A Midwest fault zone that unleashed a series of violent earthquakes in the early 19th century shows no signs of building up the stresses needed for the quakes many seismologists expect to someday rock the region again, two scientists say.
The researchers said that may mean the little-understood New Madrid Seismic Zone is shutting down or that seismic activity is shifting to adjacent faults in the nation’s midsection.
Other scientists called those conclusions premature, in part because the study was based on a relatively narrow time period from the area that remains seismically active.
For their study, researchers from Purdue and Northwestern universities analyzed global positioning measurements of shifts in the Earth’s surface taken from 10 sites within the New Madrid zone over eight years. That region in the central Mississippi Valley produced a series of earthquakes in 1811 and 1812 of an estimated magnitude 7.0 or greater.
Researchers expected to find surface features moving at least one to 2 millimeters each year. Such shifts would reflect growing subterranean stresses like the slow stretching of a rubber band that seismologists expect to someday spark more big New Madrid quakes.
Instead, they found annual shifts of 0.2 millimeter or less each year — an amount so tiny it essentially represents no growing stresses in the seismic zone, said Eric Calais, a Purdue professor of earth and atmospheric sciences who led the study.
“If the area is not moving today, if the rubber band is not being put under tension, that could mean that the fault zone is shutting down. It may be that it’s produced several earthquakes in the past but now it’s turning off,” he said.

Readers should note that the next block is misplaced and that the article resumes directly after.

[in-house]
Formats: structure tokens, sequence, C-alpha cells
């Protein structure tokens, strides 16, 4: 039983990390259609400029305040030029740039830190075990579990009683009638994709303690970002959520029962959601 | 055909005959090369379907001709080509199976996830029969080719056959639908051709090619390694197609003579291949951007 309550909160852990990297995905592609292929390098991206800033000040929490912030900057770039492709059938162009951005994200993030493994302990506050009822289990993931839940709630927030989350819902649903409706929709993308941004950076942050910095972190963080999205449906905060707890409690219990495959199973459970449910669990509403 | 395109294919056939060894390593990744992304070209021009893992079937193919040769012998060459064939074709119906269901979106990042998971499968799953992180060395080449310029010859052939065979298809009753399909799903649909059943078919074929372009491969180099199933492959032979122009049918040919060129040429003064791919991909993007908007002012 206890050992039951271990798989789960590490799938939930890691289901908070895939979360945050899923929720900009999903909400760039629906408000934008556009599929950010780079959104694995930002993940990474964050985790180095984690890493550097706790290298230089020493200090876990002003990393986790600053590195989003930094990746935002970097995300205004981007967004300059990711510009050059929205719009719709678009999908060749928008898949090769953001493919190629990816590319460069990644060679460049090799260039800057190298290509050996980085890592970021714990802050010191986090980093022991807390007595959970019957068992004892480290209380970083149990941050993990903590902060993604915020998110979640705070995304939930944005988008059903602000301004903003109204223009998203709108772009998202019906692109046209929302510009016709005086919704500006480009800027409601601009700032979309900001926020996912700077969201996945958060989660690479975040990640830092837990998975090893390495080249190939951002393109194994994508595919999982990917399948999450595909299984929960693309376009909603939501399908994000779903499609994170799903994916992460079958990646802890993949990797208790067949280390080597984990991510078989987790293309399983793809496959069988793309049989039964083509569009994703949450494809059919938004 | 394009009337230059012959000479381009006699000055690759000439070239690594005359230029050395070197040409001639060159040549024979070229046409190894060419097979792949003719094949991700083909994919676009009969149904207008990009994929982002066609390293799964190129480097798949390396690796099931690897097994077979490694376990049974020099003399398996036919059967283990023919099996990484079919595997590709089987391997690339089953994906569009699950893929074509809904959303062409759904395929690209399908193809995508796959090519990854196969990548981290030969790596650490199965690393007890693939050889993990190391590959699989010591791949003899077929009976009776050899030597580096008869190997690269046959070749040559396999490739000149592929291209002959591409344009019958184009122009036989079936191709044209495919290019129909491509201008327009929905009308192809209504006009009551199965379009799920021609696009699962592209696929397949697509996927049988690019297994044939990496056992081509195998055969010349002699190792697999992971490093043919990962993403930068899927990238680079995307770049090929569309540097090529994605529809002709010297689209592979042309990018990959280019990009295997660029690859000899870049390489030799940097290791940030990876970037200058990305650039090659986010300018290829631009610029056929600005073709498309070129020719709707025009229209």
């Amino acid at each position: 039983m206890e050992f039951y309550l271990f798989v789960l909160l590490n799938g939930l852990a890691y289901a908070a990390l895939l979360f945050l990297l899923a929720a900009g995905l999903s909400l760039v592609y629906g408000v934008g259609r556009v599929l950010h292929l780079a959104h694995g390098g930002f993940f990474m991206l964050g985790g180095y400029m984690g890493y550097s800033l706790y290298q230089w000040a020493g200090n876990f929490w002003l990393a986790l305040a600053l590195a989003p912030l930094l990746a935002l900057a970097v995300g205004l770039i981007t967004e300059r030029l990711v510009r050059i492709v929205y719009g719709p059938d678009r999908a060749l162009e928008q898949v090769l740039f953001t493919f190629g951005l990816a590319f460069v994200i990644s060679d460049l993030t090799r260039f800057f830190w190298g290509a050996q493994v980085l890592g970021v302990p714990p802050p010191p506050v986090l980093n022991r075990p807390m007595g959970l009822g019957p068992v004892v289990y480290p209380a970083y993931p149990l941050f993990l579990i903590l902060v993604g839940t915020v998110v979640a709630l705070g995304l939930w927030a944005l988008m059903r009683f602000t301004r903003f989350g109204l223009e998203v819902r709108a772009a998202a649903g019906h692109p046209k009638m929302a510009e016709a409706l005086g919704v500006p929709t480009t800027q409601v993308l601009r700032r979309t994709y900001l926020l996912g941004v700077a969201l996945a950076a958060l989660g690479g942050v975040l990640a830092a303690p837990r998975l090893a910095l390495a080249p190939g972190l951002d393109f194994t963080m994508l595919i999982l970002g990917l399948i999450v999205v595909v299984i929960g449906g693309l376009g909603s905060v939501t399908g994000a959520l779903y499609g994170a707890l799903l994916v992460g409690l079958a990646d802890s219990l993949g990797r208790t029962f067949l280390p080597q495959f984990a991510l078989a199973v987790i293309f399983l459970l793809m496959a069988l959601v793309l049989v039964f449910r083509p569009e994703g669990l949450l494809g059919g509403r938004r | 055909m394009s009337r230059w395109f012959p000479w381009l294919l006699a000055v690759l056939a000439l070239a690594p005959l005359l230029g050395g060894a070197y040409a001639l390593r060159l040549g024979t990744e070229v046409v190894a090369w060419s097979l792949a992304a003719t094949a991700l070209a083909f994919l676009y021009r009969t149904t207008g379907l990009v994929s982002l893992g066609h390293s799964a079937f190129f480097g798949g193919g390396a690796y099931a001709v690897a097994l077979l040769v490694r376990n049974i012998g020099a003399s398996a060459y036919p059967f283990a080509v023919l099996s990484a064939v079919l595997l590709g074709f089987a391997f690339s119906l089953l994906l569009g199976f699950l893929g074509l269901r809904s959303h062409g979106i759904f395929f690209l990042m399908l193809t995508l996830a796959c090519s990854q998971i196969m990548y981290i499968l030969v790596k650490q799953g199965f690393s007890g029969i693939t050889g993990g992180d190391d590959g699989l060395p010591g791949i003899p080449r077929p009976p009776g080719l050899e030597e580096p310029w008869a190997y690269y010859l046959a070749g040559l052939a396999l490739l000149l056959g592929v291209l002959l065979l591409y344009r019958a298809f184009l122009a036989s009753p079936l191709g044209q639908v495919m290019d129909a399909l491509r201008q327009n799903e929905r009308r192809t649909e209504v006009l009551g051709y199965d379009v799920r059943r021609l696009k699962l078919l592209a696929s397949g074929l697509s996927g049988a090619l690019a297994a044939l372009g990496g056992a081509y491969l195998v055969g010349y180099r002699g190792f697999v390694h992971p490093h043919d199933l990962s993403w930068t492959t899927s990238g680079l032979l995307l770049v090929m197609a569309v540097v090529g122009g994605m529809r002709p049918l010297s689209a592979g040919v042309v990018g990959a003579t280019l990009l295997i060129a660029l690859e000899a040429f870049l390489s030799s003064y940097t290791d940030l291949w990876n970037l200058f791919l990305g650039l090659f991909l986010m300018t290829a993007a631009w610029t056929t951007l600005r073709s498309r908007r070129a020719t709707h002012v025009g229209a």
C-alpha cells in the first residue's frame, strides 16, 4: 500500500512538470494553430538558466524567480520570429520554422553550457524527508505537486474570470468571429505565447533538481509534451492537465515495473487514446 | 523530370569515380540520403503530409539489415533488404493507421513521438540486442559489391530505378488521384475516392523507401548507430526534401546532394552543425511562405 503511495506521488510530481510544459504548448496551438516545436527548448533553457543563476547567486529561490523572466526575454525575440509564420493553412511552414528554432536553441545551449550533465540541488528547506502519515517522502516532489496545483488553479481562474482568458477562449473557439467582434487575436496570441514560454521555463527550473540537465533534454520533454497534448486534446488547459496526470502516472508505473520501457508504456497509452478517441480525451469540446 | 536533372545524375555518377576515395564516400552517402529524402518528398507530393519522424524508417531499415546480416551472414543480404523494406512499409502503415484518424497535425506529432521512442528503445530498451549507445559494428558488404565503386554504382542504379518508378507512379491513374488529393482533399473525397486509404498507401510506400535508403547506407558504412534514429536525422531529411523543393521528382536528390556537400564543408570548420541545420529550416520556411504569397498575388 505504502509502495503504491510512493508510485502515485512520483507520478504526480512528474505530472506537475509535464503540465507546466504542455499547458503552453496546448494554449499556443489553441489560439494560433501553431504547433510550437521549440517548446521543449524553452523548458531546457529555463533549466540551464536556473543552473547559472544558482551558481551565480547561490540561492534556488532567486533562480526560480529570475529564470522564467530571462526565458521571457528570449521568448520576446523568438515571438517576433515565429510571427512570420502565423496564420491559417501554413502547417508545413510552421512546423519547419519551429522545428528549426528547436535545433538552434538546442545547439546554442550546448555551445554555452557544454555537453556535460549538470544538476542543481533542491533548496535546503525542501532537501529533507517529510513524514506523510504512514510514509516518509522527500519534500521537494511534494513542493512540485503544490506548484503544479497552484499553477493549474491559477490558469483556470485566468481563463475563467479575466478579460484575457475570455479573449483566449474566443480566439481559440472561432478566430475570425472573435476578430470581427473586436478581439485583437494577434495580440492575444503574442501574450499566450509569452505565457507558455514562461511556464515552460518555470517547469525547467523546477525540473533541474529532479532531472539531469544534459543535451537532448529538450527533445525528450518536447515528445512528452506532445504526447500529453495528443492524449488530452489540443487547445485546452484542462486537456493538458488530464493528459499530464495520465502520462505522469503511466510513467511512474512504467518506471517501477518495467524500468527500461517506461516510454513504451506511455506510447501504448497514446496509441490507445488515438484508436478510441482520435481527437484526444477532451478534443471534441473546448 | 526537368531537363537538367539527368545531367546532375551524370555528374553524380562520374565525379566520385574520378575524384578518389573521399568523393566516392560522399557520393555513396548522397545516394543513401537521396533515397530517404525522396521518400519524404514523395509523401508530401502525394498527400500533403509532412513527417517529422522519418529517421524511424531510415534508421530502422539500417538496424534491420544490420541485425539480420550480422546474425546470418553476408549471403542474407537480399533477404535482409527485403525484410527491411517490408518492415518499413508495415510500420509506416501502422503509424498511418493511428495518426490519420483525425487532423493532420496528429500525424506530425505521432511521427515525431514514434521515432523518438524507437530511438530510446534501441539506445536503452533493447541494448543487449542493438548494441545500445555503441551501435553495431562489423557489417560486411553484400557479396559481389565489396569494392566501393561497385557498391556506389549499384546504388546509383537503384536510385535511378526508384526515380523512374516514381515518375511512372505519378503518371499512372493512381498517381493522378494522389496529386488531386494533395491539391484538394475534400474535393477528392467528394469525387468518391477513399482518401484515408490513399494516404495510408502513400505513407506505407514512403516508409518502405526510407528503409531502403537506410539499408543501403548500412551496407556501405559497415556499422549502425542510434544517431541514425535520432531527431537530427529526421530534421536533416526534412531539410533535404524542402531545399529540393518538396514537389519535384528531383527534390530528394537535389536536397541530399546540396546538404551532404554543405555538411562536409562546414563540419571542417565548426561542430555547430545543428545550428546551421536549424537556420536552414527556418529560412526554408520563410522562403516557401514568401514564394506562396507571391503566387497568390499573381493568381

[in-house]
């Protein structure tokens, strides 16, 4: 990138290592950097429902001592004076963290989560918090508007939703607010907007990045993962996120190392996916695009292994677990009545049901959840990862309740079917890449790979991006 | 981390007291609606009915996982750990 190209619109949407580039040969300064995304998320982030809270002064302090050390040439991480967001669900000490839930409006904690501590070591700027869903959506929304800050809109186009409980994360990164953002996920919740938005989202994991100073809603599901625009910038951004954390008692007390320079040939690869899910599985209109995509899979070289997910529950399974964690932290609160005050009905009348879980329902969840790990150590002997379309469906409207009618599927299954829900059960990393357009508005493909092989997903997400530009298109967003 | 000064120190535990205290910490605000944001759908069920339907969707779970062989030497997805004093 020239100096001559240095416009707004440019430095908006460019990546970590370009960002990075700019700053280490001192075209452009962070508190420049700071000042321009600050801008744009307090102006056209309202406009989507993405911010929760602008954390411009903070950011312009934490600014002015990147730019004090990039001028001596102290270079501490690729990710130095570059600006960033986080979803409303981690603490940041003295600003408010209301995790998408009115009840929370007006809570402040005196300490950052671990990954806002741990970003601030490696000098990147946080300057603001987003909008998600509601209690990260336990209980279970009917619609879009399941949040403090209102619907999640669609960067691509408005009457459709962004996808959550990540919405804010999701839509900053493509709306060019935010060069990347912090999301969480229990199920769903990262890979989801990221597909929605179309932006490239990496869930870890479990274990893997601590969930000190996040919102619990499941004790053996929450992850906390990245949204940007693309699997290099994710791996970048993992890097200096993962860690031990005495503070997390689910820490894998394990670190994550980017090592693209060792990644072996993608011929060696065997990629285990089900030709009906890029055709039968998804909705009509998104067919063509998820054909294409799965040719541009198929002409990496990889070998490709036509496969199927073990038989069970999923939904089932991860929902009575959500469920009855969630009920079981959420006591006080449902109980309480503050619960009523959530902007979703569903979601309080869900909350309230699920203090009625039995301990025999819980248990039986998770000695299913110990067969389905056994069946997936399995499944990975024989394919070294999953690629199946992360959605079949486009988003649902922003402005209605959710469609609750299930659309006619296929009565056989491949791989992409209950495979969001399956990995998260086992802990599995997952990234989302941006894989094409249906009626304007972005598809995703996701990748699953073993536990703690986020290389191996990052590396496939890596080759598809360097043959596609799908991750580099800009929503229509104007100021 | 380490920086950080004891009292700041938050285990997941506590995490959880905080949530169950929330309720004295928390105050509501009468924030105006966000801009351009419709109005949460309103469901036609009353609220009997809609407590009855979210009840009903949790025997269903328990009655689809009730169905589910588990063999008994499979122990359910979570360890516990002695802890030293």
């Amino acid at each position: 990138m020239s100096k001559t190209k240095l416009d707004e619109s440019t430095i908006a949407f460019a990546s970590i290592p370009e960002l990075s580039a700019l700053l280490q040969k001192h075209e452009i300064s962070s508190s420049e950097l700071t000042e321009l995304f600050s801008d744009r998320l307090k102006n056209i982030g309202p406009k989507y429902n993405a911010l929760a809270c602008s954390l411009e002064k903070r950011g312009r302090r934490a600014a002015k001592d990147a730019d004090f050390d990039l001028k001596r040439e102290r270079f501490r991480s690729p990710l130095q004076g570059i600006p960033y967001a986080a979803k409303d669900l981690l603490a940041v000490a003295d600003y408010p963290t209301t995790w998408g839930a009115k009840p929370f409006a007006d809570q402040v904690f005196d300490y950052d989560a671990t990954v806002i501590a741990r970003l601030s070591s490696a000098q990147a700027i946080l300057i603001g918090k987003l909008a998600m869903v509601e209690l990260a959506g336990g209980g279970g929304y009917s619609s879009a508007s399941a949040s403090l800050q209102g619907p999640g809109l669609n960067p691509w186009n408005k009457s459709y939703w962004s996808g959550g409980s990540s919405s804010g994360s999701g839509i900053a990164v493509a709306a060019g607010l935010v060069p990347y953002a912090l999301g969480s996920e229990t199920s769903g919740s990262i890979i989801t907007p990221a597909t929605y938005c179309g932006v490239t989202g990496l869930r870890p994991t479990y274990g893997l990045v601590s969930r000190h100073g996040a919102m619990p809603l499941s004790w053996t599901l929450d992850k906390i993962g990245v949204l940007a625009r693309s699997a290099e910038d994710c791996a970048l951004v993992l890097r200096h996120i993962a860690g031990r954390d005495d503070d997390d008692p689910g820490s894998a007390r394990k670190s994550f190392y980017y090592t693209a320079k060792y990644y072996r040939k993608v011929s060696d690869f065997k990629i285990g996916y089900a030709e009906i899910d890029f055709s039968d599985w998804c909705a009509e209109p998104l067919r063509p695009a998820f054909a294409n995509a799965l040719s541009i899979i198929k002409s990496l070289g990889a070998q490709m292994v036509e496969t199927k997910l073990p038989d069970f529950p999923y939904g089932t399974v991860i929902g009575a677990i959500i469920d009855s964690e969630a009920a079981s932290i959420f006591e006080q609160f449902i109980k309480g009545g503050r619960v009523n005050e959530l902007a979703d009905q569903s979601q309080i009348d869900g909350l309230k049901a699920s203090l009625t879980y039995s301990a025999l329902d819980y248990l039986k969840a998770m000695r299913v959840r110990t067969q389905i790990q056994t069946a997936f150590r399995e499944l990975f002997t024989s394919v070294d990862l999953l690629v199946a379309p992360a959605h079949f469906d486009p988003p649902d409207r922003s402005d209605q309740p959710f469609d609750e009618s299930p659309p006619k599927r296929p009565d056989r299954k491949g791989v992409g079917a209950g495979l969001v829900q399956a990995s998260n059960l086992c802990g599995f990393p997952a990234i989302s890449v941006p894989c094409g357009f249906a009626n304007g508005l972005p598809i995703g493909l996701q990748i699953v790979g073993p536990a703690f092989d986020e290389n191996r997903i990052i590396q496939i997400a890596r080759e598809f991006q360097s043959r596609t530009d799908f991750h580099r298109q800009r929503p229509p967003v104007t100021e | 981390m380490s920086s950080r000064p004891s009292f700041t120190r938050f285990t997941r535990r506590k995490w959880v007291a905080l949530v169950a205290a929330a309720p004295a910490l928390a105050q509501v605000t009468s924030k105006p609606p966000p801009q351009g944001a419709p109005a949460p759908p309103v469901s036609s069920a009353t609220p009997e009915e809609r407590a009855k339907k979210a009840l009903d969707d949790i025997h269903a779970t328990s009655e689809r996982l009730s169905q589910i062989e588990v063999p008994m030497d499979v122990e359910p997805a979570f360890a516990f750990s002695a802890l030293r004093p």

Calais said the findings could also mean seismic activity is shifting away from the New Madrid zone and into other nearby seismic areas. He said those could include a fault zone in southern Illinois that produced a 5.2 magnitude temblor last April, or similar seismic regions in Arkansas, Oklahoma or elsewhere in the region.
The paper, which appears in the current issue of the journal Science, was co-authored by Seth Stein, a professor of Earth and Planetary Sciences at Northwestern University.
Other scientists called the study compelling and said it could lead to a better understanding of so-called continental fault zones, but one cautioned that the eight years’ worth of data is “just a blink of the eye” compared with the past 2,400 years.
That period has seen four or five episodes of multiple large earthquakes rock the area, said Chuck Langston, director of the Center for Earthquake Research and Information at the University of Memphis.
“We have just one little glimpse, one instant in time,” he said. “And we’re still having earthquakes in this area that look like they’re lining up on faults, so there’s no doubt that there are big fault structures there that remain active.”
Langston also said that unlike California’s San Andreas Fault and others that occur along the boundaries of moving tectonic plates on the Earth’s surface, the New Madrid zone is a continental fault that’s found within one of those plates.
Little is known about what forces trigger earthquakes within continental faults, so it’s possible that interior stresses can accumulate over a short period of time instead of continuously over longer periods, he said.
Bob Smalley Jr., a research professor with the University of Memphis earthquake center, said the study points to new ideas geologists should explore. But he said the conclusions would be more persuasive if the data covered 20 to 30 years.
“We should consider all of the things they’re saying in their hypothesis, but they haven’t reached the final answer yet,” he said.
Was this article valuable?
Here are more articles you may enjoy.